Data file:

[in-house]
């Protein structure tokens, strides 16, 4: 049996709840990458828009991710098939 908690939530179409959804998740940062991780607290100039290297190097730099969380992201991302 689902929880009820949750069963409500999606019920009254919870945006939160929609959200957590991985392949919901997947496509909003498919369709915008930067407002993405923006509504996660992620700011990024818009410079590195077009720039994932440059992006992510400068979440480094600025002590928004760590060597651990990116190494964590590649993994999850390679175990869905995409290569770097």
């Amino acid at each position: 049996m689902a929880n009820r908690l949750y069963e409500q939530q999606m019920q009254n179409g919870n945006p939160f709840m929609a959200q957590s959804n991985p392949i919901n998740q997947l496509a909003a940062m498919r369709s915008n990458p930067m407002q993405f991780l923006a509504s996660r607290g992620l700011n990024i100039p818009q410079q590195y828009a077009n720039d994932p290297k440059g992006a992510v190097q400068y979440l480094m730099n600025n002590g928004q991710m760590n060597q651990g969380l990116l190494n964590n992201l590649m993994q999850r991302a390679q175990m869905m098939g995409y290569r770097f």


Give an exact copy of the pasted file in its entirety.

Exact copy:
[in-house]
């Protein structure tokens, strides 16, 4: 049996709840990458828009991710098939 908690939530179409959804998740940062991780607290100039290297190097730099969380992201991302 689902929880009820949750069963409500999606019920009254919870945006939160929609959200957590991985392949919901997947496509909003498919369709915008930067407002993405923006509504996660992620700011990024818009410079590195077009720039994932440059992006992510400068979440480094600025002590928004760590060597651990990116190494964590590649993994999850390679175990869905995409290569770097």
């Amino acid at each position: 049996m689902a929880n009820r908690l949750y069963e409500q939530q999606m019920q009254n179409g919870n945006p939160f709840m929609a959200q957590s959804n991985p392949i919901n998740q997947l496509a909003a940062m498919r369709s915008n990458p930067m407002q993405f991780l923006a509504s996660r607290g992620l700011n990024i100039p818009q410079q590195y828009a077009n720039d994932p290297k440059g992006a992510v190097q400068y979440l480094m730099n600025n002590g928004q991710m760590n060597q651990g969380l990116l190494n964590n992201l590649m993994q999850r991302a390679q175990m869905m098939g995409y290569r770097f």